• ESRC is launching the second round of the ESRC Transformative Research Call. Maximum grant £200,000. Closing date: 15/01/14
  • The ESRC Europe – China call for collaborative research on The Green Economy and Understanding Population Change has opened. Maximum grant not specified. Closing date: 3/12/13
  • The ESRC Celebrating Impact Prize is an annual opportunity to recognise and reward the successes of ESRC-funded researchers. Maximum ward £20,000. Closing date: 22/11/13
  • ERA-NET Plus on Climate Smart Agriculture - under the ERA-NET Plus action “Climate Smart Agriculture: Adaptation of agricultural systems in Europe” co-funded by the Seventh Framework Programme (FP7) of the European Commission, there is a call for pre-proposals relating to the adaptation of European agriculture to climate change in its broad sense. Maximum grant not specified. Closing date: 2/12/13
  • The Leverhulme Trust is supporting Major Research Fellowships in the Humanities and Social Sciences. Maximum award not specified. Closing date: 8/05/14
  • The Leverhulme-Royal Society Africa Award for scientists who want to develop a collaborative research project between the UK and research institutions in either Ghana or Tanzania has been announced. Maximum award £210,000. Closing date: 15/01/14
  • The MRC has opened the Health systems research initiative call 1: Providing evidence to strengthen health systems and improve health outcomes. Grant maximum not specified. Closing date:  14/01/14
  • NERC have announced their ESPA Fellowships. Maximum award £200,000. Closing date: 20/11/13 
  • The Royal Academy of Engineering has announced The Leverhulme Trust Senior Research Fellowships Scheme. Maximum award not specificed. Closing date: 18/11/13
  • Royal Society Wolfson Research Merit Award provides universities with additional support to enable them to recruit or retain respected scientists of outstanding achievement and potential to the UK. Maximum grant not specified. Closing date: 12/11/13
  • Royal Society Leverhulme Trust Senior Research Fellowship reimburses the employing institution with the full salary cost of a teaching replacement. The scheme covers all areas of the life and physical sciences, including engineering, but excluding clinical medicine. Award not specified. Closing date 8/01/14
  • The Agri-Tech Catalyst, run by the Technology Strategy Board and the Biotechnology and Biological Sciences Research Council, offers funding to innovative businesses and researchers to develop solutions to global agricultural challenges. see detials on the Early Stage and Late Stage awards. Grant not specified. Registration by 4/12/13 and submit by 11/12/13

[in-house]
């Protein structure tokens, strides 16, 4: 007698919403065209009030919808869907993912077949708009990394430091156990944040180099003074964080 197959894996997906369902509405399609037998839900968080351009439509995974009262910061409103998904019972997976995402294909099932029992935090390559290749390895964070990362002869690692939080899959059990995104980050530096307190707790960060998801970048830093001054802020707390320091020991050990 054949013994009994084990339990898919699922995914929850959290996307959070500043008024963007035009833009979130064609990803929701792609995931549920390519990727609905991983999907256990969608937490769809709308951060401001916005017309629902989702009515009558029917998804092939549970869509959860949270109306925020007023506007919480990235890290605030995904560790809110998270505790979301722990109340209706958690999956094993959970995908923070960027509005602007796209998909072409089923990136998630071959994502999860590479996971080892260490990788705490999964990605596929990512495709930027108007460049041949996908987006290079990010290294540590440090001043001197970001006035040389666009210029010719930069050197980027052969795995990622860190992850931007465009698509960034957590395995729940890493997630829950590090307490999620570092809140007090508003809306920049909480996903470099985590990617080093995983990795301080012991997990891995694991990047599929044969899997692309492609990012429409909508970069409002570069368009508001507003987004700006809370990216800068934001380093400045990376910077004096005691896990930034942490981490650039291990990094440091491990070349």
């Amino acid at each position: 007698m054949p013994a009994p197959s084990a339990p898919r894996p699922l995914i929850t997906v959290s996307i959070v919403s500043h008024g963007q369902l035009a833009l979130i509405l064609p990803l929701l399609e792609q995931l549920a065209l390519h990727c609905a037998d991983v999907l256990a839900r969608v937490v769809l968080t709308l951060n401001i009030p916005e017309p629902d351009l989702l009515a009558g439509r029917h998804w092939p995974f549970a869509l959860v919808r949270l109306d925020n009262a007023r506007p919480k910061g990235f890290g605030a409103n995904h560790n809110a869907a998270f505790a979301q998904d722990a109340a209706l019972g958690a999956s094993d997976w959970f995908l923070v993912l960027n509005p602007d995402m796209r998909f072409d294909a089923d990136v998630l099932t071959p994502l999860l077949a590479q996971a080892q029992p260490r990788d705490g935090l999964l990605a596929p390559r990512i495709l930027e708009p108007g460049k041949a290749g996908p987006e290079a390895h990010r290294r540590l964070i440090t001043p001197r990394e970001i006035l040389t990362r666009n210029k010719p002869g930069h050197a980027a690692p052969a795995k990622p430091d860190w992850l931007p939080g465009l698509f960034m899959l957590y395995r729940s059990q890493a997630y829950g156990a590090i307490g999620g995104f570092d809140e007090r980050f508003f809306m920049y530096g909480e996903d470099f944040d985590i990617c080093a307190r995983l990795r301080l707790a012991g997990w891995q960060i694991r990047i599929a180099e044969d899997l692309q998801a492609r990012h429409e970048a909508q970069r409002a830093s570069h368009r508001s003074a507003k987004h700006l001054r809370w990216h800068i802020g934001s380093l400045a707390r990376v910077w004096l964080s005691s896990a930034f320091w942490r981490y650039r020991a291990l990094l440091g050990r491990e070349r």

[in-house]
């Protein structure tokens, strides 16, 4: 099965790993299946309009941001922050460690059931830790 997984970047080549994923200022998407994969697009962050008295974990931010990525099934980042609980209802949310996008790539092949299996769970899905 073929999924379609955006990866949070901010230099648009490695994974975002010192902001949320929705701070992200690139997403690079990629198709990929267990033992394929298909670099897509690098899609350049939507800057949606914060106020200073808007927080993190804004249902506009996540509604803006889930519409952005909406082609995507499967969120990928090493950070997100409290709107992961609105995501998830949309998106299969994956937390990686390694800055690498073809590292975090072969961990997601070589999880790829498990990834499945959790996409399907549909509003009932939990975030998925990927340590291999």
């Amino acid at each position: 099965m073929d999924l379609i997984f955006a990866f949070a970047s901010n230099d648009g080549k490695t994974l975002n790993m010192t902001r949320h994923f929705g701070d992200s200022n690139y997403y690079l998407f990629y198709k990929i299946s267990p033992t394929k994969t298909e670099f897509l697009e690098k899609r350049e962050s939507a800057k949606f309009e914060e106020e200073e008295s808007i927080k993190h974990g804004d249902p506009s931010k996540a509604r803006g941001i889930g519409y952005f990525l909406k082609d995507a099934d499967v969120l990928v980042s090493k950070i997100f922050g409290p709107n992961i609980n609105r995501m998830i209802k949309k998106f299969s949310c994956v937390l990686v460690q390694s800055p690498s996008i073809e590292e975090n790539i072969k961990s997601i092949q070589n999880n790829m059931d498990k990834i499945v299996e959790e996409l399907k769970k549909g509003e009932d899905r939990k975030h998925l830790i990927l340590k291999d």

• Also via the TSB’s Agri-Tech Catalyst, there are Industrial research awards. Maximum grant £3,000,000. Registration by 4/12/13. Submission by 11/12/13
  • The TSB has announced their Innovative Research Call – IRC 2013 – Detection of explosives and weapons. Maximum grant £950,000. Registration by  27/11/13. Submission  by 4/12/13
  • The TSB and Medical Research Council programme is offering funding to innovative small and medium sized businesses (SMEs) and researchers to develop solutions to healthcare challenges via their Biomedical Catalyst – Feasibility studies call. Maximum funding £200,000. Registration by 5/02/14. Submission by 12/02/14
  • Also through the TSB’s Biomedical Catalyst, funding is available via the Early and late stage awards. Maximum award not specified. Register by 5/2/14 and submit by 12/2/14
  • The TSB is making an investment of up to £2.5m in collaborative R&D projects that lead to the creation of  ‘frictionless’ digital transactional environments. Register by 13/11/13 and submit by 20/11/13 
  • The Toshiba Fellowship Programme is a unique opportunity for recently qualified PhD level scientists, mainly from science, computing and mathematics disciplines. Maximum award not specified. Closing date: 6/12/13
  • The Wellcome Trust is offering Senior Investigator Awards in Medical HumanitiesNew Investigator Awards in Medical HumanitiesSenior Investigator Awards in Society and Ethics, New Investigator Awards in Society and Ethics.  Maximum award £1,000,000. Closing date: 21/03/14
  • Pathfinder Awards are being offered by The Wellcome Trust. These provide pilot funding for Academic-Industry partnerships to develop early-stage applied research and development projects in orphan and neglected disease areas. Maximum grant £100,000. Closing date: 9/01/14